My son had an allergic reaction several years ago on a Southwest flight from Orlando to Boston.
We don’t know how or what happened. We do know that he picked up a toy off of the floor from between the seats, stood up and started to cry and itch at his face. His eyes were beginning to swell, his face was red and he started to develop hives.
We didn’t administer the EpiPen. We probably should have. We did notify the flight crew and gave our son Benadryl. He fell asleep. We’re lucky it was sleep and that he did not pass out.
When ordering tickets we notified the airline of our sons allergy. They said, “tell them when you board.”
When boarding the plane we notified the flight crew of our sons allergy. They said, “you can ask those around you not to eat peanuts.”
When my son started his reaction and we notified the flight crew, they told surrounding passengers, “he’s just a tired fussy baby.”
When I told the flight crew that I thought our son came into contact with an allergen on the floor they said, “you should have taken an early morning flight. The planes are cleaner then.”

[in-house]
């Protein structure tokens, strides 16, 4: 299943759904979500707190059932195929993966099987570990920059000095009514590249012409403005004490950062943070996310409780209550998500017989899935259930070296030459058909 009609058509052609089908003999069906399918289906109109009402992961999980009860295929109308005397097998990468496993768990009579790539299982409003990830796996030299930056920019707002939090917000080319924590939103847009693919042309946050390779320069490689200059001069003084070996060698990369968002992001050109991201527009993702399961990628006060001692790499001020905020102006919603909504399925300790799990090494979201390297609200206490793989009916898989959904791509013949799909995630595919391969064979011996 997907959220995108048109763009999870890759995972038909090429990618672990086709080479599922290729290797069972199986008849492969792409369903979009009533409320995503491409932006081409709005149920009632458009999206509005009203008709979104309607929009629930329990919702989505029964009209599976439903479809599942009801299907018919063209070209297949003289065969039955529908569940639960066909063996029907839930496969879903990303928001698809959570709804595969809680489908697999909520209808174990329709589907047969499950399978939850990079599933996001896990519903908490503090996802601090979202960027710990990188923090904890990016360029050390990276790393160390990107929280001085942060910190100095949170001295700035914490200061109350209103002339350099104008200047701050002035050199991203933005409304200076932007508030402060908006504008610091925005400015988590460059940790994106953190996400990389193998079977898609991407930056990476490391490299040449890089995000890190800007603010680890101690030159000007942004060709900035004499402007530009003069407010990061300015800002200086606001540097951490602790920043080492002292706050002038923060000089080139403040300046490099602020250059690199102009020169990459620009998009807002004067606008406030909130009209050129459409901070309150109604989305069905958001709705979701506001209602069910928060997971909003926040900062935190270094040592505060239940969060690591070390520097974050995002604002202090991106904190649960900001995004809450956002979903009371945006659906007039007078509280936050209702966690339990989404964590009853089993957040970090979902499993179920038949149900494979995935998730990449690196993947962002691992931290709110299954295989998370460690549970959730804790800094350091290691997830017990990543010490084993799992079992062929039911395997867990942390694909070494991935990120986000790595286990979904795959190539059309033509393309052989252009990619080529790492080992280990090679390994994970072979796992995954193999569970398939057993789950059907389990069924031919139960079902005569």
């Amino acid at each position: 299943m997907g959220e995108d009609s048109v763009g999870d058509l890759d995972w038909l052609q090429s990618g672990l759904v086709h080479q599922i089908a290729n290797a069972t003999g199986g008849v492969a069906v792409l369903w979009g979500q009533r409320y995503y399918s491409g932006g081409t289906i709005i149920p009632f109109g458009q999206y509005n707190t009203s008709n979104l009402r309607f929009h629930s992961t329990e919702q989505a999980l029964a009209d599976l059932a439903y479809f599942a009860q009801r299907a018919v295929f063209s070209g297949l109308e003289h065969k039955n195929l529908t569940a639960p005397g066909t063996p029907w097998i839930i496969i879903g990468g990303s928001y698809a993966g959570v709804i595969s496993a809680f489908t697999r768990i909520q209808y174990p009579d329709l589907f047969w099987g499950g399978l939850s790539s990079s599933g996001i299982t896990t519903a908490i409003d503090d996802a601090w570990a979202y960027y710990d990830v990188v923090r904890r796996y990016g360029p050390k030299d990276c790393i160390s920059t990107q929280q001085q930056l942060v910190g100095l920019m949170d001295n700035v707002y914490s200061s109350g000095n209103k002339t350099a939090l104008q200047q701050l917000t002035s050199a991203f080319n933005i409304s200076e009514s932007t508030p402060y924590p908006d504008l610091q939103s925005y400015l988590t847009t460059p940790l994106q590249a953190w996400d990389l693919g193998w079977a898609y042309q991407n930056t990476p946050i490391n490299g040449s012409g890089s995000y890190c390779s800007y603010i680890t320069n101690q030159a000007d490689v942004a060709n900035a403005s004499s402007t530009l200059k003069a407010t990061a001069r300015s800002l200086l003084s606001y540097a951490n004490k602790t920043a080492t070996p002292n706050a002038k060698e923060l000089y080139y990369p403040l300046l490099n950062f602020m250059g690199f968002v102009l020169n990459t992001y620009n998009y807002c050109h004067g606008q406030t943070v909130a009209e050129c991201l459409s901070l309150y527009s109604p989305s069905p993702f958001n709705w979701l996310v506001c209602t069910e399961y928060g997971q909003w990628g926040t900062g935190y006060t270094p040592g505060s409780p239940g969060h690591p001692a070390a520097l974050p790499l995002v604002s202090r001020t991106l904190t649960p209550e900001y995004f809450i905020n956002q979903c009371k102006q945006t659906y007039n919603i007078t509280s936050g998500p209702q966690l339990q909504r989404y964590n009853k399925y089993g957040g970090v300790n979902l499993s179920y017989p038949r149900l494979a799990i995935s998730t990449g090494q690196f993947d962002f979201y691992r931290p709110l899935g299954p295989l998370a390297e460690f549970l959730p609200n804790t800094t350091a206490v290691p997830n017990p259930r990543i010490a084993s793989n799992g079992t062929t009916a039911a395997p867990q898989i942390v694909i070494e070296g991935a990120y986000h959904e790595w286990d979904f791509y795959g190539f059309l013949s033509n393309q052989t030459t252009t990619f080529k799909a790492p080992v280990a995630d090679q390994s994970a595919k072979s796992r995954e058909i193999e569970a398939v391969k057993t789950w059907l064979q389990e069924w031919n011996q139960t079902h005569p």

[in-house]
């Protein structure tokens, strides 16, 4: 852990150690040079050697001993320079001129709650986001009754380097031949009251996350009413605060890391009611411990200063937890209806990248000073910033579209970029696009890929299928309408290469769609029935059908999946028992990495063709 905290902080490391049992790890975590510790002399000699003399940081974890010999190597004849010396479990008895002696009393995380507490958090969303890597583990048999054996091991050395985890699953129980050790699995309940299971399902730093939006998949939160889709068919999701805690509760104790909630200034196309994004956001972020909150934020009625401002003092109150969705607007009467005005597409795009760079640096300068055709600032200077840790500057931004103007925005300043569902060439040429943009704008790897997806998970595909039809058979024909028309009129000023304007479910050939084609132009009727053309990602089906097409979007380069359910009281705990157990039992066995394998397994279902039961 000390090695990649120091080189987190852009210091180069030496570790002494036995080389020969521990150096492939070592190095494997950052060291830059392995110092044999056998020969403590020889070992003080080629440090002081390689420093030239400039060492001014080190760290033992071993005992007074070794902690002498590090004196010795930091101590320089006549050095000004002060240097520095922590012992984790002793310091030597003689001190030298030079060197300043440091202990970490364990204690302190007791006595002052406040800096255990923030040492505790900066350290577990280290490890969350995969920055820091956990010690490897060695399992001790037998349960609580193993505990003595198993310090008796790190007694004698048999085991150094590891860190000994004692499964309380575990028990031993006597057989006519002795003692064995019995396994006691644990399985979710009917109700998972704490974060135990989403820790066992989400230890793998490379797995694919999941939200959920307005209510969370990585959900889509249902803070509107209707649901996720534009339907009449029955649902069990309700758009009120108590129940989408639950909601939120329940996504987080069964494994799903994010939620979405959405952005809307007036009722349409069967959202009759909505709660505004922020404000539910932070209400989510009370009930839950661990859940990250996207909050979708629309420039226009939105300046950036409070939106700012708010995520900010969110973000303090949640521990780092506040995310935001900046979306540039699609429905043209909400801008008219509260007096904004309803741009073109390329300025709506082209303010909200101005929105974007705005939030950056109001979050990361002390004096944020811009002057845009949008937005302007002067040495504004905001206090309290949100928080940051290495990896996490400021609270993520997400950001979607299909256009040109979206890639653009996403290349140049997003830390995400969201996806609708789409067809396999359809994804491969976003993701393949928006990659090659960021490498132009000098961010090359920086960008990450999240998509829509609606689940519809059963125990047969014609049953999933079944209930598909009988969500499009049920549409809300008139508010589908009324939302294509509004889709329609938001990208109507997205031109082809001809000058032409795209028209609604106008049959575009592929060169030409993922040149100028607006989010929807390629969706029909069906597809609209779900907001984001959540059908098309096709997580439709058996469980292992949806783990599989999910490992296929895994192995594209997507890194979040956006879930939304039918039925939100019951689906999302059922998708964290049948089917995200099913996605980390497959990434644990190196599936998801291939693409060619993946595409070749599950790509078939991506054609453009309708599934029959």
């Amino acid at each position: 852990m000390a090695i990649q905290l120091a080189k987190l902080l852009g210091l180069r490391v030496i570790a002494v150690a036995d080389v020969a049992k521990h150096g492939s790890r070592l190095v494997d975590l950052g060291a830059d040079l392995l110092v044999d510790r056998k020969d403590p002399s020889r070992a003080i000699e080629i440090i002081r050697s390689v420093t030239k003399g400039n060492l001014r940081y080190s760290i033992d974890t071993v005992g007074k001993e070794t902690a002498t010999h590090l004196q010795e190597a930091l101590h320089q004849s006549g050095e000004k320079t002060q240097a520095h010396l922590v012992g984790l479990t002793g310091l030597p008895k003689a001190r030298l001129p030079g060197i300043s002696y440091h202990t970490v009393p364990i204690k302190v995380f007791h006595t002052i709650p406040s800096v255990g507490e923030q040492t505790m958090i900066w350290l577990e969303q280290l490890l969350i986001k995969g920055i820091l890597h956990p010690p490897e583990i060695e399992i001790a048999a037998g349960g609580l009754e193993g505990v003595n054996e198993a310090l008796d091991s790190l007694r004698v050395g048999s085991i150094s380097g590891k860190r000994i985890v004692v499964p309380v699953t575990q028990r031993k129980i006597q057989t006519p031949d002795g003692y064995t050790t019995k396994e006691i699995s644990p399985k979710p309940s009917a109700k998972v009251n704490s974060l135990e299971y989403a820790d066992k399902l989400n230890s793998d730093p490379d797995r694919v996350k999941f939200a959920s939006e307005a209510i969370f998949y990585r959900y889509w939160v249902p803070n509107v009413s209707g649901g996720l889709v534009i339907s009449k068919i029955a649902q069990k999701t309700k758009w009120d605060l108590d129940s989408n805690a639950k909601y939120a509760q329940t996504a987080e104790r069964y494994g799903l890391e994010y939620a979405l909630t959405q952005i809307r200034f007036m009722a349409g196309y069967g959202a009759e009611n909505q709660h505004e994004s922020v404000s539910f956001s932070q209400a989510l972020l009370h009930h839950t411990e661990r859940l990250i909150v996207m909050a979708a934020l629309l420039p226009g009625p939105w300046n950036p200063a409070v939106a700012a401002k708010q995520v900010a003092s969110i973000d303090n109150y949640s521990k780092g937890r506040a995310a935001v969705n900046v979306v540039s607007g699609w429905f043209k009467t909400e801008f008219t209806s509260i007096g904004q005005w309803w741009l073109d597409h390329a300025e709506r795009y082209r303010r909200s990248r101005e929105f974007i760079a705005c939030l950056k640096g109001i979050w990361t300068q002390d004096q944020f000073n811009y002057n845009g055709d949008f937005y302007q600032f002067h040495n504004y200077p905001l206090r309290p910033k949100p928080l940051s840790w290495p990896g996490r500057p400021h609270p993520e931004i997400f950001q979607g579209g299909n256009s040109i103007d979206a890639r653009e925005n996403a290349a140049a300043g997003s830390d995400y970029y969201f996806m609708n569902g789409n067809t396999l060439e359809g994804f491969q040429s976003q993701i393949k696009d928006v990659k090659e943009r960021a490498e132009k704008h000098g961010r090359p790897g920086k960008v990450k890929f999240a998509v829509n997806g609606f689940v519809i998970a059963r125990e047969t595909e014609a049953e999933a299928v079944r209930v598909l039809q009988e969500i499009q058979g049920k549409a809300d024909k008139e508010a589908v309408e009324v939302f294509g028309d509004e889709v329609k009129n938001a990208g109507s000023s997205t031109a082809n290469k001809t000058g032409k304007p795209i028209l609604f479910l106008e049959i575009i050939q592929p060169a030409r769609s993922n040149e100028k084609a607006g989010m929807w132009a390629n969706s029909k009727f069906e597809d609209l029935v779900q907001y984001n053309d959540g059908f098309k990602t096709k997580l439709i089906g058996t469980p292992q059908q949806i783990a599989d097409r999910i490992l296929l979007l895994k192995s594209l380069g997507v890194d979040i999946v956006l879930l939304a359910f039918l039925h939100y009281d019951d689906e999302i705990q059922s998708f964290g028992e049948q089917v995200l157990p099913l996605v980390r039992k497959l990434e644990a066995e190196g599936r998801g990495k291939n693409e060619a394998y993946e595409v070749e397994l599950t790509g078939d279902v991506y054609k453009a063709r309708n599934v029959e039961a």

We have not taken a Southwest flight since and never will. Some airlines, like Air Tran, specifically do not serve peanuts. They do not ban passengers from bringing them aboard, but to minimize allergic reactions they serve pretzels instead.
It was recently announced that the Canadian Transportation Agency has ordered Air Canada to create a formal policy that includes nut- and peanut-free “buffer zones” on its airplanes when a person on board is allergic to these foods. These buffer zones will only be made available when advance notice is given regarding the allergy. Nuts will not be served in these buffer zones and passengers will be asked to refrain from eating nuts.
This ruling came after several complaints as well as a lobbying campaign organized by Allergic Living Magazine.
Many people feel that planes should be nut free when allergic individuals are on board. The risk is high and my personal experience supports that. However, this is at least a step in the right direction and hopefully in time the policies will become more strict.
If you’d like to become more involved in getting peanut and tree nuts off the planes, contact Allergic Living Magazine:
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